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The Teacher

gay, historical atmosphere (generic), non-explicit, non-traditional romance, longer length short story/novella (R-18) Excerpt PG.

When one incautious word could betray him, who can Marvis trust?

The life Marvis has led makes him feel older than his years. He is many things, but foremost he’s a teacher, and cannot bear to see the brightest of minds going to waste.

In the rural England of the mid-1800s, life is Dickensian in its savagery. Rote education is driven by the birch, hospitals are ‘gateways to death’ and men are executed for loving each other. So when Marvis finds himself falling for one of his students he refuses to contemplate anything happening between them. Even if Marvis is willing to risk his life, he will not risk his beloved.

Despite his innocence, even pure intentions are tested when others question his motives and look to his past for answers. Marvis must flee, unsuspecting that trouble will follow.

 

Read an Excerpt:

The young man’s rage silenced him. Marvis stared at Justin, the two facing each other down. Good in some ways that Justin had spoken up for himself, his friends, but Marvis could not let such audaciousness go unchallenged.

“If you speak to me like that in my house again, you will not be welcome. If you lie to me again, you will not be welcome.”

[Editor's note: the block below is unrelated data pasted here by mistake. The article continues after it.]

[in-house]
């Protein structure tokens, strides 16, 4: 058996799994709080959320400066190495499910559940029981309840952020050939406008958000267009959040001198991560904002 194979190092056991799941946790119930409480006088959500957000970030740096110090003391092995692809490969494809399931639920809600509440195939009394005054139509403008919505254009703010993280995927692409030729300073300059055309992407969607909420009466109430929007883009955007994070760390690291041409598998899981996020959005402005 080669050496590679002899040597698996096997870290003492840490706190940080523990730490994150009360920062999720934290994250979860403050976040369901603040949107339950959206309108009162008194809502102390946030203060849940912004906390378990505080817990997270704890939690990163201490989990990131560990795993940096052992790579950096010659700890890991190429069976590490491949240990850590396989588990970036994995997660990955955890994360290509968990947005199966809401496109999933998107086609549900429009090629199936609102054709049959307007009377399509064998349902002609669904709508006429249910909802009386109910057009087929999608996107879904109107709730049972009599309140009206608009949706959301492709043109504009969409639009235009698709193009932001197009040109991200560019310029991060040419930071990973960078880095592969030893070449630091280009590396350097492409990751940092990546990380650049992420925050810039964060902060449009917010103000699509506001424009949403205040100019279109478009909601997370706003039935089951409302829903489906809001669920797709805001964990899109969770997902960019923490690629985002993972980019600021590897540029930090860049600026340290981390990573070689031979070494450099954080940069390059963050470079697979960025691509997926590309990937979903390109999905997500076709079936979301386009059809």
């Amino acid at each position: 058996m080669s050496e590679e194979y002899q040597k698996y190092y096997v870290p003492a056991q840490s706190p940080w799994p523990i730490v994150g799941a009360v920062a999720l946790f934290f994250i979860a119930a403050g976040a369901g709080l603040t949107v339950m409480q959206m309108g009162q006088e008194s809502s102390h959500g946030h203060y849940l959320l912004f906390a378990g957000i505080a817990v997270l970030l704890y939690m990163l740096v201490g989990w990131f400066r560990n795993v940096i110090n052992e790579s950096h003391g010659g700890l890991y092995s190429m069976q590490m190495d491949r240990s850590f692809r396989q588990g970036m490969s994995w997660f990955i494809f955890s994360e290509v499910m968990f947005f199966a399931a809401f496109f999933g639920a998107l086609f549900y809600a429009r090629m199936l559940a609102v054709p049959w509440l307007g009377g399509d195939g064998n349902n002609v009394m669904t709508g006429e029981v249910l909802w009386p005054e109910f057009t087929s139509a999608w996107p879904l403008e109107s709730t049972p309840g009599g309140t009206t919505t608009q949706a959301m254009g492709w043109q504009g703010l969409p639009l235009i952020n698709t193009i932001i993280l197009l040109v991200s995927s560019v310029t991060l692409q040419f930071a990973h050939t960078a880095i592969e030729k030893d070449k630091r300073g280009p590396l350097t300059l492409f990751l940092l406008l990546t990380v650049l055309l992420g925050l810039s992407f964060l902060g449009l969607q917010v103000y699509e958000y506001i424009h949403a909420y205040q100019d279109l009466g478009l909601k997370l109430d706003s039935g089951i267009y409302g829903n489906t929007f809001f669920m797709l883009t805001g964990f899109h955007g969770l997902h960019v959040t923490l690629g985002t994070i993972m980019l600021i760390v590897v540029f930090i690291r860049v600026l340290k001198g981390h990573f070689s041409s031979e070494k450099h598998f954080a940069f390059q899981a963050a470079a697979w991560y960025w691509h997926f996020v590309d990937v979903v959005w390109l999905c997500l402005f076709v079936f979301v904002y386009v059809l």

“And you will lose your brightest intellect.”

The tone was a provocation, a contest, and a battle of wills. Marvis felt his eyes widen. For a moment, he towered over the younger man, stunned.

Then he caught sight of his reflection in the only mirror hung upon the wall, the one he used for shaving. His black suit swathed him, the tailcoat open revealing the white lace of his cravat, the flared sleeves of his shirt draping his hands. His fingers clenched his black walking stick. With his black-silver hair flowing, he looked half like a city gent, half a madman.

All this he saw in an instant, as he drew back his right hand, crossing it to his left shoulder, turning the palm inwards, intending to strike Justin with the back of his hand. Justin only lifted his chin, defiant.

Marvis wavered. He didn’t want to hit Justin. That was the last thing he wanted to do.

“If you so strongly desire a night of freedom, you have only to ask.” He lowered his hand, turned away. “For otherwise I can only take it that you viewed coming here last night would be a chore, tantamount to encapsulation, deemed it preferable to caper with your friends.”

“I’m sorry. I couldn’t help myself.” Justin followed, laid the pages of his last assignment upon the table. “To be cooped up all day, then have chores, then come here when I get a chance to escape…then have more chores when I leave, it’s hard, difficult.”

“Then imagine how I feel, equally entrapped. Having to try to drum sense into…” Marvis allowed the words to trail away. He had ranted often.

“Am I really your brightest scholar?”

So, he’d retained that! Marvis looked into the blue eyes that gazed down upon him; where Marvis now sat one side of the table, Justin stood on the other.

“The brightest light.”

The words slipped out before he could stop them, yet they did not seem to disturb Justin, only cause him to smile.

© Sharon Maria Bidwell. All Rights Reserved.

Available from Musa Publishing.